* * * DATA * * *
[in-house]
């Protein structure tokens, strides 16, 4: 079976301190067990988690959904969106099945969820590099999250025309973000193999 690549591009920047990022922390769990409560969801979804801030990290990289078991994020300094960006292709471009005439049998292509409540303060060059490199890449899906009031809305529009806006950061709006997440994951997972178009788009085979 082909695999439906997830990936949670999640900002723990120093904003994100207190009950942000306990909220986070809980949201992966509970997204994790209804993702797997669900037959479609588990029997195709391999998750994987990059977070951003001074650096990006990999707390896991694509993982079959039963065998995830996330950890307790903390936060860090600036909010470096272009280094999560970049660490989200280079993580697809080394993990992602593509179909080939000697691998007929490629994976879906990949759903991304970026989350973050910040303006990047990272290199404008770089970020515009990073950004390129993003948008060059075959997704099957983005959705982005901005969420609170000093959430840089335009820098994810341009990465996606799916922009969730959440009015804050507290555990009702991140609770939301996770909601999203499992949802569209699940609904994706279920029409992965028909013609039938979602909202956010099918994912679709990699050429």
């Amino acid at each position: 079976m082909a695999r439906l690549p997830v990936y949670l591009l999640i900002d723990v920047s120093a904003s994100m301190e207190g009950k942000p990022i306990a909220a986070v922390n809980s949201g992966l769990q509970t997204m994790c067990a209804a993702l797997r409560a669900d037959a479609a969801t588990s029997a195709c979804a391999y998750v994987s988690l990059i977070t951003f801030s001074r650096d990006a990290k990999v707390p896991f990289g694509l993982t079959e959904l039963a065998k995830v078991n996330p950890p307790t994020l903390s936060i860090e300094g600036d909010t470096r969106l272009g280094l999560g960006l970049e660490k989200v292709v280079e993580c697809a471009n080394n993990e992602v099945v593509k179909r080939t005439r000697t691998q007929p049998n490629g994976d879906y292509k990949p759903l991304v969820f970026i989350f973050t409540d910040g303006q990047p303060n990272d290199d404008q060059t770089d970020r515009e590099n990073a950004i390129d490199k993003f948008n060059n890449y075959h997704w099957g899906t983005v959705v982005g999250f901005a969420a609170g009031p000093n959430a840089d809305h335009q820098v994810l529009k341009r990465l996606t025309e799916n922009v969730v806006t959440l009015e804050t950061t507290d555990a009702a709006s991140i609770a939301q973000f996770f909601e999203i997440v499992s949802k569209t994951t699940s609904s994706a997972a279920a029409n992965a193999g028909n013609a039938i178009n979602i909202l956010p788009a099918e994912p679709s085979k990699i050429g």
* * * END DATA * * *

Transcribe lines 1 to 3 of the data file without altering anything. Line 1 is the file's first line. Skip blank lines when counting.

[in-house]
């Protein structure tokens, strides 16, 4: 079976301190067990988690959904969106099945969820590099999250025309973000193999 690549591009920047990022922390769990409560969801979804801030990290990289078991994020300094960006292709471009005439049998292509409540303060060059490199890449899906009031809305529009806006950061709006997440994951997972178009788009085979 082909695999439906997830990936949670999640900002723990120093904003994100207190009950942000306990909220986070809980949201992966509970997204994790209804993702797997669900037959479609588990029997195709391999998750994987990059977070951003001074650096990006990999707390896991694509993982079959039963065998995830996330950890307790903390936060860090600036909010470096272009280094999560970049660490989200280079993580697809080394993990992602593509179909080939000697691998007929490629994976879906990949759903991304970026989350973050910040303006990047990272290199404008770089970020515009990073950004390129993003948008060059075959997704099957983005959705982005901005969420609170000093959430840089335009820098994810341009990465996606799916922009969730959440009015804050507290555990009702991140609770939301996770909601999203499992949802569209699940609904994706279920029409992965028909013609039938979602909202956010099918994912679709990699050429």
């Amino acid at each position: 079976m082909a695999r439906l690549p997830v990936y949670l591009l999640i900002d723990v920047s120093a904003s994100m301190e207190g009950k942000p990022i306990a909220a986070v922390n809980s949201g992966l769990q509970t997204m994790c067990a209804a993702l797997r409560a669900d037959a479609a969801t588990s029997a195709c979804a391999y998750v994987s988690l990059i977070t951003f801030s001074r650096d990006a990290k990999v707390p896991f990289g694509l993982t079959e959904l039963a065998k995830v078991n996330p950890p307790t994020l903390s936060i860090e300094g600036d909010t470096r969106l272009g280094l999560g960006l970049e660490k989200v292709v280079e993580c697809a471009n080394n993990e992602v099945v593509k179909r080939t005439r000697t691998q007929p049998n490629g994976d879906y292509k990949p759903l991304v969820f970026i989350f973050t409540d910040g303006q990047p303060n990272d290199d404008q060059t770089d970020r515009e590099n990073a950004i390129d490199k993003f948008n060059n890449y075959h997704w099957g899906t983005v959705v982005g999250f901005a969420a609170g009031p000093n959430a840089d809305h335009q820098v994810l529009k341009r990465l996606t025309e799916n922009v969730v806006t959440l009015e804050t950061t507290d555990a009702a709006s991140i609770a939301q973000f996770f909601e999203i997440v499992s949802k569209t994951t699940s609904s994706a997972a279920a029409n992965a193999g028909n013609a039938i178009n979602i909202l956010p788009a099918e994912p679709s085979k990699i050429g």